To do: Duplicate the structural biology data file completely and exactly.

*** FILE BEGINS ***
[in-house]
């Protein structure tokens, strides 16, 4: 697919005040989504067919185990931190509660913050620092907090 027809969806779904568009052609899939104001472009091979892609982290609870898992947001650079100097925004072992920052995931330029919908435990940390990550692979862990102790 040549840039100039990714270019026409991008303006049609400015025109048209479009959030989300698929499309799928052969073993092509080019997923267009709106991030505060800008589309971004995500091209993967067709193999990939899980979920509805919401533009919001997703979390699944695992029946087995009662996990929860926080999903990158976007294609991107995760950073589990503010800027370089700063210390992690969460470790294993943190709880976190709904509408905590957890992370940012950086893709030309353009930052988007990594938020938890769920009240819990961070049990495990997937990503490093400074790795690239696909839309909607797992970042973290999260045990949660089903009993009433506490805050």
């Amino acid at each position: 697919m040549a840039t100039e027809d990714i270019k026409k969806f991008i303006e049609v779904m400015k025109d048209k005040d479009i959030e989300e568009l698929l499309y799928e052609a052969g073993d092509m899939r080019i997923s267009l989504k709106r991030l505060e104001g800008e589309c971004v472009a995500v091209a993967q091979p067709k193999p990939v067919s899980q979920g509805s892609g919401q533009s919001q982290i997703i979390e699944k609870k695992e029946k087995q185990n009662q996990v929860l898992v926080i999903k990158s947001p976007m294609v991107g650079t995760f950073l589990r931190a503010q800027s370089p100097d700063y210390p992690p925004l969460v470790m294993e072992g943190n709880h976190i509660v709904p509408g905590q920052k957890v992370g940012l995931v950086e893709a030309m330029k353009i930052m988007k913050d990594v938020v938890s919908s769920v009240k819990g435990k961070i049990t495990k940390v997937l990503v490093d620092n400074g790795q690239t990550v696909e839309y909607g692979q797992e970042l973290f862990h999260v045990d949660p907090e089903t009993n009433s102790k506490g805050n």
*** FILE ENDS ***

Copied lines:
[in-house]
């Protein structure tokens, strides 16, 4: 697919005040989504067919185990931190509660913050620092907090 027809969806779904568009052609899939104001472009091979892609982290609870898992947001650079100097925004072992920052995931330029919908435990940390990550692979862990102790 040549840039100039990714270019026409991008303006049609400015025109048209479009959030989300698929499309799928052969073993092509080019997923267009709106991030505060800008589309971004995500091209993967067709193999990939899980979920509805919401533009919001997703979390699944695992029946087995009662996990929860926080999903990158976007294609991107995760950073589990503010800027370089700063210390992690969460470790294993943190709880976190709904509408905590957890992370940012950086893709030309353009930052988007990594938020938890769920009240819990961070049990495990997937990503490093400074790795690239696909839309909607797992970042973290999260045990949660089903009993009433506490805050």
């Amino acid at each position: 697919m040549a840039t100039e027809d990714i270019k026409k969806f991008i303006e049609v779904m400015k025109d048209k005040d479009i959030e989300e568009l698929l499309y799928e052609a052969g073993d092509m899939r080019i997923s267009l989504k709106r991030l505060e104001g800008e589309c971004v472009a995500v091209a993967q091979p067709k193999p990939v067919s899980q979920g509805s892609g919401q533009s919001q982290i997703i979390e699944k609870k695992e029946k087995q185990n009662q996990v929860l898992v926080i999903k990158s947001p976007m294609v991107g650079t995760f950073l589990r931190a503010q800027s370089p100097d700063y210390p992690p925004l969460v470790m294993e072992g943190n709880h976190i509660v709904p509408g905590q920052k957890v992370g940012l995931v950086e893709a030309m330029k353009i930052m988007k913050d990594v938020v938890s919908s769920v009240k819990g435990k961070i049990t495990k940390v997937l990503v490093d620092n400074g790795q690239t990550v696909e839309y909607g692979q797992e970042l973290f862990h999260v045990d949660p907090e089903t009993n009433s102790k506490g805050n």